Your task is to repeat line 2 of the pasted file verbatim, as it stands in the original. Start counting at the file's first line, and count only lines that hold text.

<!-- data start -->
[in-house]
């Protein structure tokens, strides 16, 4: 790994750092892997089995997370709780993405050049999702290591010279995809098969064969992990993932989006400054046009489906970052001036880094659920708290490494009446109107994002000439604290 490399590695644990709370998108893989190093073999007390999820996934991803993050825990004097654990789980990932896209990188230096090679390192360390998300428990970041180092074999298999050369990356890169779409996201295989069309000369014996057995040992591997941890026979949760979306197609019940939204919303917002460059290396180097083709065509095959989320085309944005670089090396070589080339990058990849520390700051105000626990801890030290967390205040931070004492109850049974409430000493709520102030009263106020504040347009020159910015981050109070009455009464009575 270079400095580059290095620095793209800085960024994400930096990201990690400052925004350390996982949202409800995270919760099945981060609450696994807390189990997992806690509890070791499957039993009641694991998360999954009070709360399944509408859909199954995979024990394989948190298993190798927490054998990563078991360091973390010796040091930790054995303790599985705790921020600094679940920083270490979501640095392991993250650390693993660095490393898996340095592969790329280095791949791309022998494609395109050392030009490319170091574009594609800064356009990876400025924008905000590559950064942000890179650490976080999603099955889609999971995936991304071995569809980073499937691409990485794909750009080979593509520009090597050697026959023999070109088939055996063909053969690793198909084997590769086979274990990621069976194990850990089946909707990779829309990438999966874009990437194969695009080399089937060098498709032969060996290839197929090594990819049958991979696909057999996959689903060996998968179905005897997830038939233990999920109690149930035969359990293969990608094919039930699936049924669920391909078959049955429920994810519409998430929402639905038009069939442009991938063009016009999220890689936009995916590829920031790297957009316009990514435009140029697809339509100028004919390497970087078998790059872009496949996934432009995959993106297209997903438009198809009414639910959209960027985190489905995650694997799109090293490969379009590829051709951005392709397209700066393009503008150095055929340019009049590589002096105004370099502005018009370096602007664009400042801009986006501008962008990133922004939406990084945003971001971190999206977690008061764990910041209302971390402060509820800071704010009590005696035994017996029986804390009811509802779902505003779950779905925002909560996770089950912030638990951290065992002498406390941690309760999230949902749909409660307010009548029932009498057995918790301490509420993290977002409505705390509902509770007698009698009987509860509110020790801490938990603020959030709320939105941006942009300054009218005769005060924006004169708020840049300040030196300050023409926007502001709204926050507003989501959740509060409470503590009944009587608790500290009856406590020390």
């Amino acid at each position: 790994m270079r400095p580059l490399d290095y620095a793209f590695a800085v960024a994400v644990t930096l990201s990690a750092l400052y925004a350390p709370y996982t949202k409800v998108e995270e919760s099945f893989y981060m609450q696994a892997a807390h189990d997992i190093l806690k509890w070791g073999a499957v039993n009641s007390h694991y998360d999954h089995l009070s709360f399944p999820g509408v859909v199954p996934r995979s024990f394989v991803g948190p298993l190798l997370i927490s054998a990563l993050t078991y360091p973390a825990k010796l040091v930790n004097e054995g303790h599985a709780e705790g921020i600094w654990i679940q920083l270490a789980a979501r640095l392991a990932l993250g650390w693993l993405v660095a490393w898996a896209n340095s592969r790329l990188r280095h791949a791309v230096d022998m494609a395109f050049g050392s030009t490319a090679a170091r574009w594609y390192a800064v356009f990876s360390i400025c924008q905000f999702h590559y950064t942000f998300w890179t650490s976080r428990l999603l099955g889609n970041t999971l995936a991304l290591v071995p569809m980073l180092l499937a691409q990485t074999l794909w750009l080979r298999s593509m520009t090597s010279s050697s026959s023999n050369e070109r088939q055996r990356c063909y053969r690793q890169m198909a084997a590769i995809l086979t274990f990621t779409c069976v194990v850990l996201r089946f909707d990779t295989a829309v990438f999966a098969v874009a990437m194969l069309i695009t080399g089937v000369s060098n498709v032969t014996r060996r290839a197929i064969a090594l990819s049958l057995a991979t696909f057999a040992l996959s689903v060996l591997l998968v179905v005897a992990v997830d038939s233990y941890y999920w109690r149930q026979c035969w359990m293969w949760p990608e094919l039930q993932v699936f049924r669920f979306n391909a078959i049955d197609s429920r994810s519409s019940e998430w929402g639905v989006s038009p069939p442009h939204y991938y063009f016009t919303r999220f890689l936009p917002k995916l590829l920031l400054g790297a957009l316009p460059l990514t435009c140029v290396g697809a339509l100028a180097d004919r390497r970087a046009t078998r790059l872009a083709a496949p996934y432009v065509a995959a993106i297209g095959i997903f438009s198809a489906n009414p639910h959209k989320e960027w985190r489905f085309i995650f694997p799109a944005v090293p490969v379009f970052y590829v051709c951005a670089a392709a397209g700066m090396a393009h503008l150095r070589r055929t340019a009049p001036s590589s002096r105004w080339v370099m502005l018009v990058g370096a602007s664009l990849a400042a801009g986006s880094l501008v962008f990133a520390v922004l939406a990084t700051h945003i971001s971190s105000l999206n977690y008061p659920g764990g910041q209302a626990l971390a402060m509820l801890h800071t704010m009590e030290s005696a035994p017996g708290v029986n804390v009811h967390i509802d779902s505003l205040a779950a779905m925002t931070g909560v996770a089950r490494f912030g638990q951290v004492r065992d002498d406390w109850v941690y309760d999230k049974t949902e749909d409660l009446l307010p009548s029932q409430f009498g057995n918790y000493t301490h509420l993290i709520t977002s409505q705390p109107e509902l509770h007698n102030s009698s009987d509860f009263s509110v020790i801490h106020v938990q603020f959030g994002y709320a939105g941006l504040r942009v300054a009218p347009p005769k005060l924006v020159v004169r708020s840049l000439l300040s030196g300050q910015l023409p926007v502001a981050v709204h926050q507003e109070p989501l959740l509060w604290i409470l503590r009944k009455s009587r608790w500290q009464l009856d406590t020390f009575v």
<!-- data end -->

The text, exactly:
């Protein structure tokens, strides 16, 4: 790994750092892997089995997370709780993405050049999702290591010279995809098969064969992990993932989006400054046009489906970052001036880094659920708290490494009446109107994002000439604290 490399590695644990709370998108893989190093073999007390999820996934991803993050825990004097654990789980990932896209990188230096090679390192360390998300428990970041180092074999298999050369990356890169779409996201295989069309000369014996057995040992591997941890026979949760979306197609019940939204919303917002460059290396180097083709065509095959989320085309944005670089090396070589080339990058990849520390700051105000626990801890030290967390205040931070004492109850049974409430000493709520102030009263106020504040347009020159910015981050109070009455009464009575 270079400095580059290095620095793209800085960024994400930096990201990690400052925004350390996982949202409800995270919760099945981060609450696994807390189990997992806690509890070791499957039993009641694991998360999954009070709360399944509408859909199954995979024990394989948190298993190798927490054998990563078991360091973390010796040091930790054995303790599985705790921020600094679940920083270490979501640095392991993250650390693993660095490393898996340095592969790329280095791949791309022998494609395109050392030009490319170091574009594609800064356009990876400025924008905000590559950064942000890179650490976080999603099955889609999971995936991304071995569809980073499937691409990485794909750009080979593509520009090597050697026959023999070109088939055996063909053969690793198909084997590769086979274990990621069976194990850990089946909707990779829309990438999966874009990437194969695009080399089937060098498709032969060996290839197929090594990819049958991979696909057999996959689903060996998968179905005897997830038939233990999920109690149930035969359990293969990608094919039930699936049924669920391909078959049955429920994810519409998430929402639905038009069939442009991938063009016009999220890689936009995916590829920031790297957009316009990514435009140029697809339509100028004919390497970087078998790059872009496949996934432009995959993106297209997903438009198809009414639910959209960027985190489905995650694997799109090293490969379009590829051709951005392709397209700066393009503008150095055929340019009049590589002096105004370099502005018009370096602007664009400042801009986006501008962008990133922004939406990084945003971001971190999206977690008061764990910041209302971390402060509820800071704010009590005696035994017996029986804390009811509802779902505003779950779905925002909560996770089950912030638990951290065992002498406390941690309760999230949902749909409660307010009548029932009498057995918790301490509420993290977002409505705390509902509770007698009698009987509860509110020790801490938990603020959030709320939105941006942009300054009218005769005060924006004169708020840049300040030196300050023409926007502001709204926050507003989501959740509060409470503590009944009587608790500290009856406590020390």